Book Review: Nehru, A Contemporary’s Estimate by Walter Crocker

This book, a biography of Jawaharlal Nehru written by Walter Crocker, the Australian High commission, which was first published in 1966 by OUP. It was again reprinted by Random House, India in 2009. The first edition of the book was published with a foreword by Arnold Toynbee while the one re-published in 2009 has a new foreword was written by Ramachandra Guha.

Crocker had the opportunity to see Nehru from close quarter as the Australian High Commissioner to India between 1952 and 1955 and again from 1958 to 1962. Crocker writing about Nehru says, ‘had my job in Delhi been anything else I would still have watched him, out of interest, almost helpless interest. He was interesting because of his political importance but still more interesting because of himself. Mostly I admired him; occasionally he was disappointing; but always he fascinated me’.

My main takeaway from the book is that it reinforces with concrete example, the summary of the man ie. ‘A great and a remarkable human being but a failed policy maker and leader in government’. The brute reality is that India gave him 18 years of uninterrupted rule, with more or less unbridled and unchallenged power, but when he died, he had left India with nearly all its problems unsolved; food insecurity, poverty and illiteracy, low level of per capita income, frayed communal relations and communal riots, domestic insurgency and unfriendly neighborhood.

While he has many unabashed followers in whose eyes he could/can do no wrong, but what can you say of a leader under whose 18 years of uninterrupted rule, India could not even break the begging bowl that had become the defining character for the country (and the source of great humiliation too). It was only in his death that made the leadership set its mind to it, and when it did, it took less than a decade for India to become self sufficient in food grains!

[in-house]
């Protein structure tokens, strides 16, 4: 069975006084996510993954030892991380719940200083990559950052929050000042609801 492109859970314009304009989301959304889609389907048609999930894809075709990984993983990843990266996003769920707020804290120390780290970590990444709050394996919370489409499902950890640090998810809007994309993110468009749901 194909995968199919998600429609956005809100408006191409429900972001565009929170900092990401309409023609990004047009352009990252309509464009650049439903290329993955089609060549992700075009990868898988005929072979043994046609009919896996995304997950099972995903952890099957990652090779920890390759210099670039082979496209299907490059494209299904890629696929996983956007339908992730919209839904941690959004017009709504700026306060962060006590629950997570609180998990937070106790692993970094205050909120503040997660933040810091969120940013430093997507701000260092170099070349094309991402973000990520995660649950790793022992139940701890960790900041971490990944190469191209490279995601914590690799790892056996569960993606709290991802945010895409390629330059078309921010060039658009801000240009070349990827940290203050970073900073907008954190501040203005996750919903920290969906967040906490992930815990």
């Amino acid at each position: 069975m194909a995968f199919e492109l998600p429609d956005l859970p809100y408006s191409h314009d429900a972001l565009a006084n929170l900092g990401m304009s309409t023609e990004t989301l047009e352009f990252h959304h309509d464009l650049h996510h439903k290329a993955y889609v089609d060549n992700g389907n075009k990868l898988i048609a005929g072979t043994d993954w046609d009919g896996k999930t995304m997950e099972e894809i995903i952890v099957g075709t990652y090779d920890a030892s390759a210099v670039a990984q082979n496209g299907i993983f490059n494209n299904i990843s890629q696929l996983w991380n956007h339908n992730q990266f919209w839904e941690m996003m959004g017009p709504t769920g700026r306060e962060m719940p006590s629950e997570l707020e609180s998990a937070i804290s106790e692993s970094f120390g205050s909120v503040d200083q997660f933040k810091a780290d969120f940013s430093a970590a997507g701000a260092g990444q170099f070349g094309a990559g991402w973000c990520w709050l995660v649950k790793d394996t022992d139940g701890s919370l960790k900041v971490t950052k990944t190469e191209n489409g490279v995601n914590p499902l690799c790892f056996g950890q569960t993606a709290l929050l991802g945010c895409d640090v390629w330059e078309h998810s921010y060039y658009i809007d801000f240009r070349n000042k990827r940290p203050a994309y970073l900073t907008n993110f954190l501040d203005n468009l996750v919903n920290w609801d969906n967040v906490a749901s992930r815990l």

For me the lasting problem that he left behind for this country was to convince them that thinking in ‘poem’ was more important than thinking in ‘prose’. Prose demands clear and rational thinking – thinking in first principle terms, not abstractions. Since it demands understanding an issue at the level of basics, it is surely pretty difficult, for even those who are contrast, in lyrical thinking everything goes… Prose asks you to list concrete steps how to maintain communal harmony, in poetry you can talk abstract like humanism, bhai chara and get away with it. Nehru got away with his lyrical speeches and abstract ideas…! His cunning ensured that all who could challenge his humbug abstractions were either sidelined, also no leadership was groomed who could pose a challenge to him…he was clear who would succeed him…

The book has many failings, it has an ethnocentric bias to it, but I guess the assessment of Nehru is pretty correct; a great personality but a mediocre leader (at best).

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